Lottery! is not the first series to deal with the elation and challenges of sudden wealth. The basic premise is loosely similar to an earlier series, The Millionaire with Marvin Miller, except that the money was given out by a mysterious benefactor, John Beresford Tipton, to specific named individuals without the organization of a lottery, and that any taxes on the money had already been paid in advance. In 1979, NBC produced Sweepstakes, an equally short-lived series with a similar premise; it, too, lasted only a single season. In 2006, NBC tried again with Windfall, a series about a group of twenty friends winning a multimillion-dollar lottery prize; that series lasted only three months before cancellation.

US Television Ratings[edit]

Season Episodes Start Date End Date Nielsen Rank Nielsen Rating[2] Tied With
1983-84 17 September 9, 1983 June 14, 1984 77 12.5 N/A

Episodes[edit]

No. Title Directed by Written by Original air date
1"San Francisco: Being a Winner"Lee PhilipsDavid EngelbachSeptember 9, 1983 (1983-09-09)
2"Los Angeles: Bigger Volume"Barry CranePeggy GoldmanSeptember 16, 1983 (1983-09-16)
3"Denver: Following Through"James SheldonStephen KandelSeptember 23, 1983 (1983-09-23)
4"Detroit: The Price of Freedom"Mike VejarTeleplay by: Rudy Dochtermann
Story by: Linda Elstad
September 30, 1983 (1983-09-30)
5"Phoenix: Blood Brothers"Lawrence LevyDavid Ketchum & Tony DiMarcoOctober 7, 1983 (1983-10-07)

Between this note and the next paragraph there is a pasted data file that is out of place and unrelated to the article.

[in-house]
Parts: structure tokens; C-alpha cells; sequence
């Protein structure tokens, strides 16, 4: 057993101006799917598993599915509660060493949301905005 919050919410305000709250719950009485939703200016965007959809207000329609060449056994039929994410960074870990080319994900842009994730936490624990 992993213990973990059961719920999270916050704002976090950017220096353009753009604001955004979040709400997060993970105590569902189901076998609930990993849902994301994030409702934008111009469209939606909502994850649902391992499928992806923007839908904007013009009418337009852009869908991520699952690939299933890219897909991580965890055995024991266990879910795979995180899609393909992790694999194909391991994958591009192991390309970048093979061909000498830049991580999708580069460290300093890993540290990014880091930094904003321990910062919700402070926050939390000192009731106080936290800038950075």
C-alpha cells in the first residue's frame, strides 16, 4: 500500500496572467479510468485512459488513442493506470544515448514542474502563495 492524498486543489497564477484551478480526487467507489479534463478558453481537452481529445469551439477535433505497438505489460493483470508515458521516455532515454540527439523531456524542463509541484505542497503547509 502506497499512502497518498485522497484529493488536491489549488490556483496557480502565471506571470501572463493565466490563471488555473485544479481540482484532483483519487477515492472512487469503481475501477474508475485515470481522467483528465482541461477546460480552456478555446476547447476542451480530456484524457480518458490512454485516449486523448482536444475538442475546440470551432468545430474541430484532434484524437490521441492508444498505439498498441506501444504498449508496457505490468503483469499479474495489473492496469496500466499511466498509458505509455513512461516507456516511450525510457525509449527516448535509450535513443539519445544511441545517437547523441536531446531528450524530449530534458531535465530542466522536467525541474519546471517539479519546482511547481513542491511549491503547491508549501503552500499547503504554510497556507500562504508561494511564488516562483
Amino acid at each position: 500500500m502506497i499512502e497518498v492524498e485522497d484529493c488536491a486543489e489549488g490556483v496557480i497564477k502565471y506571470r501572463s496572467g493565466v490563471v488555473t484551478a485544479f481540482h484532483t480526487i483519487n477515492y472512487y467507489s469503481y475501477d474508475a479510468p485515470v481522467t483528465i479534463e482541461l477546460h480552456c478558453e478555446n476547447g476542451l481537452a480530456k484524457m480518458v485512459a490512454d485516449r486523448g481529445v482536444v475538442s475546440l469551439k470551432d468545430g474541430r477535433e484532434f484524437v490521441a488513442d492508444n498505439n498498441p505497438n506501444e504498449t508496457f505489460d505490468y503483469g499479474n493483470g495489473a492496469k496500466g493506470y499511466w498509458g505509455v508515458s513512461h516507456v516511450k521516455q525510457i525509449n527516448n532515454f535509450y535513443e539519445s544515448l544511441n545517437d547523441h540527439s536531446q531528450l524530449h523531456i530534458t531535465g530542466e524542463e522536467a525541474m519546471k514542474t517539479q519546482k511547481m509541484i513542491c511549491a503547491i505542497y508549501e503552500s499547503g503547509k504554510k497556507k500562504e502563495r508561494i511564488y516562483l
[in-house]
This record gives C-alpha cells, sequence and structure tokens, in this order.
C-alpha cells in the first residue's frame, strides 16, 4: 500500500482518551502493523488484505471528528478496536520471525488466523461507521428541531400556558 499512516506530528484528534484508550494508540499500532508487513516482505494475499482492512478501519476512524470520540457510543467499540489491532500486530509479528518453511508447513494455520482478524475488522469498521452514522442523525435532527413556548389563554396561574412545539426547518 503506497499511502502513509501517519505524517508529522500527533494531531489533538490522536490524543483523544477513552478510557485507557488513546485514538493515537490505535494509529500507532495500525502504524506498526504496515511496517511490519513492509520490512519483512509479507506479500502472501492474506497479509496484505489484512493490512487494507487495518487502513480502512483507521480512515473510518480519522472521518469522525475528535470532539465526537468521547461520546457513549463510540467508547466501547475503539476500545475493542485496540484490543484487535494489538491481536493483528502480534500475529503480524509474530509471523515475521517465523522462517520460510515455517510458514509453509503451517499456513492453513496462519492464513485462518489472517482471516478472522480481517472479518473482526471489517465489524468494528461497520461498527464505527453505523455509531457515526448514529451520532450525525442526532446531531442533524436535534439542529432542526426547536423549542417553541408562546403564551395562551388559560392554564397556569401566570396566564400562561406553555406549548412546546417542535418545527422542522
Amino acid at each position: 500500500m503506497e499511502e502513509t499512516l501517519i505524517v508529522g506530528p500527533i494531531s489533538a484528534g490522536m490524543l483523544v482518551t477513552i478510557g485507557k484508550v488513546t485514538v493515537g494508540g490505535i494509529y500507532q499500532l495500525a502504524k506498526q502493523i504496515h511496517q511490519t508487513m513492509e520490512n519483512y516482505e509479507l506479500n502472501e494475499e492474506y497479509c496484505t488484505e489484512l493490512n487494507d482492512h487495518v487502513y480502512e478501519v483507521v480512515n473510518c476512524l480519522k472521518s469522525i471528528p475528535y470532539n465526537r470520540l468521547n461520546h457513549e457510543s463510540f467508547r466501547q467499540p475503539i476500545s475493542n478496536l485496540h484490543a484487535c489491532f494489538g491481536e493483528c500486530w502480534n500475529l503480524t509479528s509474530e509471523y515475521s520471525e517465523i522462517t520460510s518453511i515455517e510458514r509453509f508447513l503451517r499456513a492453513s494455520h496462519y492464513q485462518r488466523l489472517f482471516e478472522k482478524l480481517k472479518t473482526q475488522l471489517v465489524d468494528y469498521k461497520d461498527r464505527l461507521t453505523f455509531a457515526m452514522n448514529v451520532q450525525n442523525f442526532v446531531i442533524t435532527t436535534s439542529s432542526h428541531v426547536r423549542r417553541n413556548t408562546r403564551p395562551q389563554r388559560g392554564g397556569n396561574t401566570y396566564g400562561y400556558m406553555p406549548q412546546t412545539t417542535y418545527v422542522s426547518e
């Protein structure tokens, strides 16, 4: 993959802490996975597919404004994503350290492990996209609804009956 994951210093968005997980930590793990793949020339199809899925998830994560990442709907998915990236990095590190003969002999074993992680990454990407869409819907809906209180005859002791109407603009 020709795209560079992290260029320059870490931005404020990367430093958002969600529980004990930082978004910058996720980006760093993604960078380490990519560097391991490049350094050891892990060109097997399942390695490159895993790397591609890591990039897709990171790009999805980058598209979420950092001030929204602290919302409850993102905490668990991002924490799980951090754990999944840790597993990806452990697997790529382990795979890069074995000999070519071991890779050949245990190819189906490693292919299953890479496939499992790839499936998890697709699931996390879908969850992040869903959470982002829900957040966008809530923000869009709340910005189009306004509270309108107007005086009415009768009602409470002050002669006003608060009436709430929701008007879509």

6"Portland: Treasure Hunt"Don ChaffeyRudy DochtermannOctober 21, 1983 (1983-10-21)
7"Kansas City: Protected Winner"Vince McEveetyTeleplay by: Duane Poole & Tom Swale
Story by: Craig Buck and Duane Poole & Tom Swale
October 28, 1983 (1983-10-28)
8"Charleston: The Spenders"Barbara PetersTeleplay by: Hindi Brooks and David Garber & Bruce Kalish
Story by: Bud Freeman and David Garber & Bruce Kalish
November 4, 1983 (1983-11-04)
9"New York: Winning Can Be a Murder"Virgil W. VogelS.A. Long and Duane Poole & Tom SwaleNovember 18, 1983 (1983-11-18)
10"Houston: Duffy's Choice"James SheldonTeleplay by: Don Balluck
Story by: J.J. Farber
November 25, 1983 (1983-11-25)
11"Boston: False Illusion"Don WeisRonnie Wenker-KonnerDecember 9, 1983 (1983-12-09)
12"Chicago: Another Chance"James SheldonDuane Poole & Tom SwaleMarch 1, 1984 (1984-03-01)
13"San Diego: Bingo!"Georg FenadyDavid BraffMarch 8, 1984 (1984-03-08)
14"Miami: Sharing"Mike VejarAustin KalishMarch 15, 1984 (1984-03-15)
15"St. Louis: Win or Lose"Barry CraneHindi BrooksMarch 22, 1984 (1984-03-22)
16"Honolulu: 3-2=1"James SheldonDuane Poole & Tom SwaleMarch 29, 1984 (1984-03-29)
17"Minneapolis: Six Months Down"Peter CraneRudy DochtermannJune 14, 1984 (1984-06-14)

Awards and nominations[edit]

Year Award Result Category Recipient
1984 Young Artist Awards Nominated Best Young Actor, Guest in a Television Series Corey Feldman

References[edit]

  1. ^ a b c J. O'Connor, John (September 9, 1983). "TV WEEKEND; 'LOTTERY!' SERIES, TENNIS AND BOXING". The New York Times.
  2. ^ "1983-84 Ratings History -- The Networks Are Awash in a Bubble Bath of Soaps".

External links[edit]